Whether you write nonfiction novels, white papers for peer review, or grant proposals, at some point in your writing career, you’re going to need to quote someone else’s work. Even a blog on cooking might have references to someone else’s recipe. Claiming something as your original idea when it’s actually not is called plagiarism, and it could ruin your professional reputation. Read on to find out how to simplify quoting a book in different writing genres.
What’s a quotation?
Merriam-Webster.com defines a quotation as: “Something that is quoted especially: a passage referred to, repeated, or adduced.” This means that when you’re writing your article, book, or pamphlet, and you find useful information in someone else’s book, you need to put that verbatim text in quotation marks to show someone else said it or wrote it.
In the FirstEditing.com blog titled “Various Ways of Quoting a Book or Dialogue,” founder JoEllen Nordstrom notes, “The main rule for quoting, paraphrasing, and summarizing is simple: give credit where credit is due.” Some writers may think it’s okay to skip this simple step for a number of reasons; they don’t think anyone will ever find out, they don’t think it’s important, or they simply don’t know how to quote correctly. Here are some tips for different ways of quoting for you to use in your writing.
Tip 1 – Keep a reference list as you’re writing
Whether you copy and paste URLs into a footnote or end note or reference page/bibliography, make it a habit to keep track of all the sources you use when writing. You could even go old-school and write them down on a piece of paper or in a notebook. This will make it much easier to double-check the source of the quotation you’re using in your writing for accuracy during the self-editing stage.
Tip 2 – Keep an example quotation handy
Use a plain index card with a properly written quotation on it as a guide. Keep it next to your laptop so you can quickly glance at it whenever you need to quote a book in your writing. Make it big and bold, with the correct punctuation and styling needed for quoting a book in your genre of writing.
Tip 3 – Use a variety of in-text and block quotations
A sentence or a few lines of quoted material can be worked into the running text of your writing. But if you have 40 or more words (four or more lines), you may want to consider a block quotation instead. In longer works, this has the added benefit of breaking up the page of text for the reader. There are different quotation mark rules for block quotations, so that’s something to keep in mind when considering ways of quoting for you in your genre.
Types of quotation styles (APA, MLA & Chicago)
Let’s take a look at some different ways of quoting for you to choose from.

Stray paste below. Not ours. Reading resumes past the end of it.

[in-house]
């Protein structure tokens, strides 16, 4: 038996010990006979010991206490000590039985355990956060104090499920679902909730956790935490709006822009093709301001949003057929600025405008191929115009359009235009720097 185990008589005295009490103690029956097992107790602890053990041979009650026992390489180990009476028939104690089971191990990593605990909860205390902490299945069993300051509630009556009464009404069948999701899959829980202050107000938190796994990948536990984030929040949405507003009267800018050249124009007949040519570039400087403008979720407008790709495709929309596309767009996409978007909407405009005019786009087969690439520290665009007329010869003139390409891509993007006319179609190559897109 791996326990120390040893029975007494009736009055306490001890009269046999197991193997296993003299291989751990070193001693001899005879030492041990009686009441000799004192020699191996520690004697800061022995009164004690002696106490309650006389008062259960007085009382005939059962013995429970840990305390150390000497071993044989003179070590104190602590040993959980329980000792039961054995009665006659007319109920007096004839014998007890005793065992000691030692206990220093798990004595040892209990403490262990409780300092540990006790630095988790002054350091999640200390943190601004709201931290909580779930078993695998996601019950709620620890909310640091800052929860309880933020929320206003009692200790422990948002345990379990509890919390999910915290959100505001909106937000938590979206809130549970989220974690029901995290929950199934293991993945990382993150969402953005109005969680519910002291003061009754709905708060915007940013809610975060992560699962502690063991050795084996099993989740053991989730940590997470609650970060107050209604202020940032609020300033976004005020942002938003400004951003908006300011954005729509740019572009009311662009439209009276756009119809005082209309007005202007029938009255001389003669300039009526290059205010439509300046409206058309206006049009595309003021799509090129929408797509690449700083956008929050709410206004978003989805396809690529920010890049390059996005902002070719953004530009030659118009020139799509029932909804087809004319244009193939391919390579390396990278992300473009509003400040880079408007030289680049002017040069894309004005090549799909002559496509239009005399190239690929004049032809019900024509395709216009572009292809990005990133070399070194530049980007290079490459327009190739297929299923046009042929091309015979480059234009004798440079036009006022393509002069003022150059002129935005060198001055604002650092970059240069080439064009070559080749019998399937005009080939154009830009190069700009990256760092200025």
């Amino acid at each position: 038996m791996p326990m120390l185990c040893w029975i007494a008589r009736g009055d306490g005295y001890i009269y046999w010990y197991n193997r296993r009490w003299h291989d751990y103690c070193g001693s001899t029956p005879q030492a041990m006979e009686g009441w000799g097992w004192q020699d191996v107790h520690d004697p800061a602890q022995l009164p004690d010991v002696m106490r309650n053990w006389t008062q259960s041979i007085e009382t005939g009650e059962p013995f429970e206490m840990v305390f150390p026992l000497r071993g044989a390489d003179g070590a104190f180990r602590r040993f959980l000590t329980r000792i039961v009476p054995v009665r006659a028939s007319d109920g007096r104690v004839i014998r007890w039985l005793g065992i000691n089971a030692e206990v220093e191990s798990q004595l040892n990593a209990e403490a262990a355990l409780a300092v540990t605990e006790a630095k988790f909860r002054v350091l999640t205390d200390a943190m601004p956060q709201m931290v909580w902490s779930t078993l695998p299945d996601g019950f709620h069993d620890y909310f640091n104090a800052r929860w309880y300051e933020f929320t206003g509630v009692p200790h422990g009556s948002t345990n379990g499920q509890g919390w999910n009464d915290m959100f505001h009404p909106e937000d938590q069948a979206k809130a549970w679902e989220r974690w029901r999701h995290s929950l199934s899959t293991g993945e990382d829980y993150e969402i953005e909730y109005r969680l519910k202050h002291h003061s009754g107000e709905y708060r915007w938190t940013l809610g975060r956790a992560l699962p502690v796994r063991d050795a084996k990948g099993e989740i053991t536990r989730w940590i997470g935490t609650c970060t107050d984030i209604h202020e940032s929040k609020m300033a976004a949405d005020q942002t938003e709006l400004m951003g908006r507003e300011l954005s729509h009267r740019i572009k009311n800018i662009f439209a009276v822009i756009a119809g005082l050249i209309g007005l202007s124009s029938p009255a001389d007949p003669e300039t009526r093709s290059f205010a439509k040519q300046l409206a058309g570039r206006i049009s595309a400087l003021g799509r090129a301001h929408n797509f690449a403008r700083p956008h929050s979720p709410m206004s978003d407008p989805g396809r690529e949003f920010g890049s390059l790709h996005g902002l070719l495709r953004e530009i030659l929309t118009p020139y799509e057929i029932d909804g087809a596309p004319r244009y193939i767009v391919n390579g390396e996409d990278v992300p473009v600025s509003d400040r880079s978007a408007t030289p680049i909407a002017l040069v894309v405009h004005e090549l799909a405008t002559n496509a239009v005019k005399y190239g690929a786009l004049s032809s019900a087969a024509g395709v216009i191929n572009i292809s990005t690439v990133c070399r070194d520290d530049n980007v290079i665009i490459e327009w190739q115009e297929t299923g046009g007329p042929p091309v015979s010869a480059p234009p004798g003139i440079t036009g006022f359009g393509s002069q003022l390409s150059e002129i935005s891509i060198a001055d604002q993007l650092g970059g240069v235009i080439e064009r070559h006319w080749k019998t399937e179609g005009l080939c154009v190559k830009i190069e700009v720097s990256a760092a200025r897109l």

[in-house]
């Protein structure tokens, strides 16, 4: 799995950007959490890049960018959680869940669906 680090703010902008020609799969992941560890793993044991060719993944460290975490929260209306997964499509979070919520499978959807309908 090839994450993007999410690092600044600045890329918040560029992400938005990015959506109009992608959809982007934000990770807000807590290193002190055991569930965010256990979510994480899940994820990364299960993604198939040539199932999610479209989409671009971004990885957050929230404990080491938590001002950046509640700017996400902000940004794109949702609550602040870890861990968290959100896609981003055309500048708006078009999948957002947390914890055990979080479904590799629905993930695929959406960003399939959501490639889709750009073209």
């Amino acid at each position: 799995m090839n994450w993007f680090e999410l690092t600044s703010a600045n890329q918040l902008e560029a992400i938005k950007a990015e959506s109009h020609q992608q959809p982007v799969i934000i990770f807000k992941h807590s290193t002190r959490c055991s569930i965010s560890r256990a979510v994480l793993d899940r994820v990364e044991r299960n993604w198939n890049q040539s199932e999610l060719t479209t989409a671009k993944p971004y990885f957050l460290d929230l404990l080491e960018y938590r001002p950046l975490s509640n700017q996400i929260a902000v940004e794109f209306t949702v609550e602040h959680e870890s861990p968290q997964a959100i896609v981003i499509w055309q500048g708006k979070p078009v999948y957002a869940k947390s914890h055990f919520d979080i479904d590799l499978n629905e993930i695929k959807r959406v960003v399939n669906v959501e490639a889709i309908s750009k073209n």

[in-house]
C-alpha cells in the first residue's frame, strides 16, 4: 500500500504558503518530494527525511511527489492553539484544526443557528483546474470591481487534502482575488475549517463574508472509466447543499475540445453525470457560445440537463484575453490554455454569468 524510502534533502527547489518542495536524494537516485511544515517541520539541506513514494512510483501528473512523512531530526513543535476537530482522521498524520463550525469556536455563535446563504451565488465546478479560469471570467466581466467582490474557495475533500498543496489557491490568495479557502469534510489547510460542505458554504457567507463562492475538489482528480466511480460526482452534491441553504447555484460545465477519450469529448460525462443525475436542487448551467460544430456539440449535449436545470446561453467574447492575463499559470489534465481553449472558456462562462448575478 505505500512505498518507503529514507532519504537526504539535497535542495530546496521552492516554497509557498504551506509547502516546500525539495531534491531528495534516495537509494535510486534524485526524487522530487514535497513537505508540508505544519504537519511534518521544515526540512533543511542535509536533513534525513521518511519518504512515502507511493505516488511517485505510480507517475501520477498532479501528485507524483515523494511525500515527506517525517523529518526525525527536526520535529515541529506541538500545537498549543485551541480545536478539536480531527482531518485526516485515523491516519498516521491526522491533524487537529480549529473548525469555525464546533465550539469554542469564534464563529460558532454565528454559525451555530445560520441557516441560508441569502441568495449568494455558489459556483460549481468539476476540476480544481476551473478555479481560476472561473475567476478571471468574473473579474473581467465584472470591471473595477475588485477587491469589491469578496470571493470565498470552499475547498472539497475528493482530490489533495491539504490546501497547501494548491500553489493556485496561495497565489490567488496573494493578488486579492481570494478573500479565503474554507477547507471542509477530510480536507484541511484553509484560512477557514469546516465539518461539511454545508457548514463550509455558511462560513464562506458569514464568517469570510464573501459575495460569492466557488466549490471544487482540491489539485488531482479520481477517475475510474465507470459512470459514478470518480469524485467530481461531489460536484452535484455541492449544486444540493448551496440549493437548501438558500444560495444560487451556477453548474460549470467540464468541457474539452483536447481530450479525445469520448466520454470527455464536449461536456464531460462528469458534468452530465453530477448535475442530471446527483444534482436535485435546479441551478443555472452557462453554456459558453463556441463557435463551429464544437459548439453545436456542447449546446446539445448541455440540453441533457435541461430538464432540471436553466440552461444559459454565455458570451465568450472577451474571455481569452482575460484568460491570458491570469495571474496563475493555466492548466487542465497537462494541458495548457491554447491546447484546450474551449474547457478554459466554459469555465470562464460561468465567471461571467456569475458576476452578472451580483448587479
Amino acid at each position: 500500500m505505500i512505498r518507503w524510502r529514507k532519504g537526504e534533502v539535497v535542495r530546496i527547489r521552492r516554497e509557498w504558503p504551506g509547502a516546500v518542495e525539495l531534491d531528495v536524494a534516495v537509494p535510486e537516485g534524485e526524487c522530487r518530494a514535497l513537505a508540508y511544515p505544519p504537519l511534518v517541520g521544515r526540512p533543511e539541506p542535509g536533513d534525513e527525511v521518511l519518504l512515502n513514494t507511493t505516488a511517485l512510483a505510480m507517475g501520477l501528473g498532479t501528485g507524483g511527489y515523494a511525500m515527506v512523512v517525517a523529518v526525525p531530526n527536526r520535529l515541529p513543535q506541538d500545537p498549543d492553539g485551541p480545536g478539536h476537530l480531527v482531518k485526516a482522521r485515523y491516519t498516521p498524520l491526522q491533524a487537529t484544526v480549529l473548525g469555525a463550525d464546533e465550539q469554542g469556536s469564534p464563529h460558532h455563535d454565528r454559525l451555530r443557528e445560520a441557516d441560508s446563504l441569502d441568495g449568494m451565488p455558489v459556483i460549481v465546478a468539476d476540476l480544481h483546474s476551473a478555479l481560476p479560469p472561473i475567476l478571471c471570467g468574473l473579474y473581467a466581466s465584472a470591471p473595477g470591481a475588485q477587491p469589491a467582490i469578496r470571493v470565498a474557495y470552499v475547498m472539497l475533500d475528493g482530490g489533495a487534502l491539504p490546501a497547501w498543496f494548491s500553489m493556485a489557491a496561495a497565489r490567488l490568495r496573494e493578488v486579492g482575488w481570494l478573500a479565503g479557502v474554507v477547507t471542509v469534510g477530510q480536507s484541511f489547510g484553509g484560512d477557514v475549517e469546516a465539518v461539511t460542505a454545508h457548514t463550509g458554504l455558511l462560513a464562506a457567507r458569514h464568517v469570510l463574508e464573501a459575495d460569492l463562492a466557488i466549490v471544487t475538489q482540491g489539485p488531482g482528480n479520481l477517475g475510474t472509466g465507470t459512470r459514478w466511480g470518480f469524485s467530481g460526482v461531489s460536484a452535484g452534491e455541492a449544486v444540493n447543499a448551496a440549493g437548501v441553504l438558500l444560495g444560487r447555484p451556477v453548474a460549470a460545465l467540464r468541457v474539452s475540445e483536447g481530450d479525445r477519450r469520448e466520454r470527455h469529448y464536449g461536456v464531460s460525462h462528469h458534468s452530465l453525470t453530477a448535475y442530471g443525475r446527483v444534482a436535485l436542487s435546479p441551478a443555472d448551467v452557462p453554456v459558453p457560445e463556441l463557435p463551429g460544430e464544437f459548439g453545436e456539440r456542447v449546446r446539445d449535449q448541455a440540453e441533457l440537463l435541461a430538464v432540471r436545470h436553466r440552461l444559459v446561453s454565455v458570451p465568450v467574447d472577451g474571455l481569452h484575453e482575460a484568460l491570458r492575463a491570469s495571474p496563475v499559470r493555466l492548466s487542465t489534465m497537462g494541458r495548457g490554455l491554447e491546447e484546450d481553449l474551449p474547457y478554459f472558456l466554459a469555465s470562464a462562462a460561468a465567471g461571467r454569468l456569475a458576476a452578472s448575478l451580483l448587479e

The three main style guides used by most writers are American Psychological Association (APA), Modern Language Association (MLA), and Chicago Manual of Style (CMOS). APA is used mainly for academic writing, such as for articles in medical journals, MLA for college-level writing in the arts and humanities, as when writing a dissertation, and CMOS is used for the remaining fiction and nonfiction writing, anything from a tweet to a novel.
Let’s use one quote from one book to show you what it would look like using the three different style guides mentioned above. The line is from A Portrait of the Artist as a Young Man by James Joyce. (Adding the citation is a subject for a different post.) These will all be in-text quotations and will have some sort of introductory phrase before the quote.
APA – As we all know, “Rody Kickham was a decent fellow but Nasty Roche was a stink” (Joyce, 1916, p. 2).
Here we have the original author’s last name, the year the book was published, and the page number where the quotation can be found. Note that the end punctuation goes outside the closing parenthesis, not inside the closing quotation marks.
MLA – As we all know, “Rody Kickham was a decent fellow but Nasty Roche was a stink” (Joyce, 2).
When quoting a book in MLA style, use the original author’s last name and the page number the quotation can be found on, but no year of publication and no “p.” before the page number. The end punctuation still goes outside the closing parenthesis and not inside the closing quotation marks.
CMOS – When quoting a book in CMOS, footnotes (or end notes) are used. The footnote will contain the original author’s last name, the name of the book, and the page number. In this case, the end punctuation does go inside the closing quotation marks. The footnote number goes just outside the closing quotation marks. MS Word’s References/Insert Footnote feature makes this process a breeze.
As we all know, “Rody Kickham was a decent fellow but Nasty Roche was a stink.”
Give Credit Where Credit Is Due
Once you’ve narrowed down the genre you’re writing in, you’ll know which style guide to use for quoting a book in your writing. Keeping track of where your quotations came from so you can double-check them later, keeping an index card with an example of your quotation style handy, and using in-text or block quotations where appropriate will be three habits you can form and use every time you write.
Additionally, as noted in FirstEditing.com’s very helpful blog “How to Write and Edit Quotations,” US English and British English have slightly different ways of quoting for you to learn. US English puts the end punctuation inside the closing quotation marks, while British English puts it on the outside (and sometimes only uses single quotation marks instead of double). Many writers using British English today prefer American-style punctuation.
If you have any doubts about quoting a book in your writing, the editors at FirstEditing.com are standing by and ready to help.
 Joyce, A Portrait of the Author as a Young Man, 2